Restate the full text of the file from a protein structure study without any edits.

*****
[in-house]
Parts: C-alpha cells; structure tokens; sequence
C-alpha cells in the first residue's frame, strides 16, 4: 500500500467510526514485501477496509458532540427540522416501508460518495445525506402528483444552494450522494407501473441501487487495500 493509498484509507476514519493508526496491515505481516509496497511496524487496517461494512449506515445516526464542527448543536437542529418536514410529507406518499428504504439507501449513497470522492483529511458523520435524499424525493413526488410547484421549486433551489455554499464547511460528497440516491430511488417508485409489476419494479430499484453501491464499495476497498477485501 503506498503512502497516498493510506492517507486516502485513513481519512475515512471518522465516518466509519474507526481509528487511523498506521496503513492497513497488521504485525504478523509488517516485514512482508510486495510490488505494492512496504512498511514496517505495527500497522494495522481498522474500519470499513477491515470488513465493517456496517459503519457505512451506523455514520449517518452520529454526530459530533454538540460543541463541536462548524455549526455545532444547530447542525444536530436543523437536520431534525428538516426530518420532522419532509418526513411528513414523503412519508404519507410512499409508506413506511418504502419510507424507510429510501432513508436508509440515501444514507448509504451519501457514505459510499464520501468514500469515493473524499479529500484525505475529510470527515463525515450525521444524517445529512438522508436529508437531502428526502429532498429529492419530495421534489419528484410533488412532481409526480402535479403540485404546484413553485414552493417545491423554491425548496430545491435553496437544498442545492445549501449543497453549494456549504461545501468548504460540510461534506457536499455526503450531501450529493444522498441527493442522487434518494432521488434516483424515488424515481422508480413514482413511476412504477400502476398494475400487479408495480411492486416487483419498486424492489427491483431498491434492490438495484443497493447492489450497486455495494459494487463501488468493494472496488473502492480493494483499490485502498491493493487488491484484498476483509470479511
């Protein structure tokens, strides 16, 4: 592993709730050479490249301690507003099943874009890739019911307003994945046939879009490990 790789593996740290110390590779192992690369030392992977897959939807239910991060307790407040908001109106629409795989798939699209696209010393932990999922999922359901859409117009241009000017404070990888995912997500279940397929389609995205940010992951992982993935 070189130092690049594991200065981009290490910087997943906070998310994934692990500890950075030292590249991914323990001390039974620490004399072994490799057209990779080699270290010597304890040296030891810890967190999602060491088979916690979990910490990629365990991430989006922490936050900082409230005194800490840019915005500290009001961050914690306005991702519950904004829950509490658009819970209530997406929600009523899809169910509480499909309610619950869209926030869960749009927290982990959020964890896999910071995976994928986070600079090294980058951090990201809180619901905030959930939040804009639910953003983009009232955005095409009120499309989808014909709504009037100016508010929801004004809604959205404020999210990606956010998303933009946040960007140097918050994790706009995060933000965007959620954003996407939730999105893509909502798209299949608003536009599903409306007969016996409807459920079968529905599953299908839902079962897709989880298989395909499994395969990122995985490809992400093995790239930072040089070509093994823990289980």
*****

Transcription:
[in-house]
Parts: C-alpha cells; structure tokens; sequence
C-alpha cells in the first residue's frame, strides 16, 4: 500500500467510526514485501477496509458532540427540522416501508460518495445525506402528483444552494450522494407501473441501487487495500 493509498484509507476514519493508526496491515505481516509496497511496524487496517461494512449506515445516526464542527448543536437542529418536514410529507406518499428504504439507501449513497470522492483529511458523520435524499424525493413526488410547484421549486433551489455554499464547511460528497440516491430511488417508485409489476419494479430499484453501491464499495476497498477485501 503506498503512502497516498493510506492517507486516502485513513481519512475515512471518522465516518466509519474507526481509528487511523498506521496503513492497513497488521504485525504478523509488517516485514512482508510486495510490488505494492512496504512498511514496517505495527500497522494495522481498522474500519470499513477491515470488513465493517456496517459503519457505512451506523455514520449517518452520529454526530459530533454538540460543541463541536462548524455549526455545532444547530447542525444536530436543523437536520431534525428538516426530518420532522419532509418526513411528513414523503412519508404519507410512499409508506413506511418504502419510507424507510429510501432513508436508509440515501444514507448509504451519501457514505459510499464520501468514500469515493473524499479529500484525505475529510470527515463525515450525521444524517445529512438522508436529508437531502428526502429532498429529492419530495421534489419528484410533488412532481409526480402535479403540485404546484413553485414552493417545491423554491425548496430545491435553496437544498442545492445549501449543497453549494456549504461545501468548504460540510461534506457536499455526503450531501450529493444522498441527493442522487434518494432521488434516483424515488424515481422508480413514482413511476412504477400502476398494475400487479408495480411492486416487483419498486424492489427491483431498491434492490438495484443497493447492489450497486455495494459494487463501488468493494472496488473502492480493494483499490485502498491493493487488491484484498476483509470479511
């Protein structure tokens, strides 16, 4: 592993709730050479490249301690507003099943874009890739019911307003994945046939879009490990 790789593996740290110390590779192992690369030392992977897959939807239910991060307790407040908001109106629409795989798939699209696209010393932990999922999922359901859409117009241009000017404070990888995912997500279940397929389609995205940010992951992982993935 070189130092690049594991200065981009290490910087997943906070998310994934692990500890950075030292590249991914323990001390039974620490004399072994490799057209990779080699270290010597304890040296030891810890967190999602060491088979916690979990910490990629365990991430989006922490936050900082409230005194800490840019915005500290009001961050914690306005991702519950904004829950509490658009819970209530997406929600009523899809169910509480499909309610619950869209926030869960749009927290982990959020964890896999910071995976994928986070600079090294980058951090990201809180619901905030959930939040804009639910953003983009009232955005095409009120499309989808014909709504009037100016508010929801004004809604959205404020999210990606956010998303933009946040960007140097918050994790706009995060933000965007959620954003996407939730999105893509909502798209299949608003536009599903409306007969016996409807459920079968529905599953299908839902079962897709989880298989395909499994395969990122995985490809992400093995790239930072040089070509093994823990289980």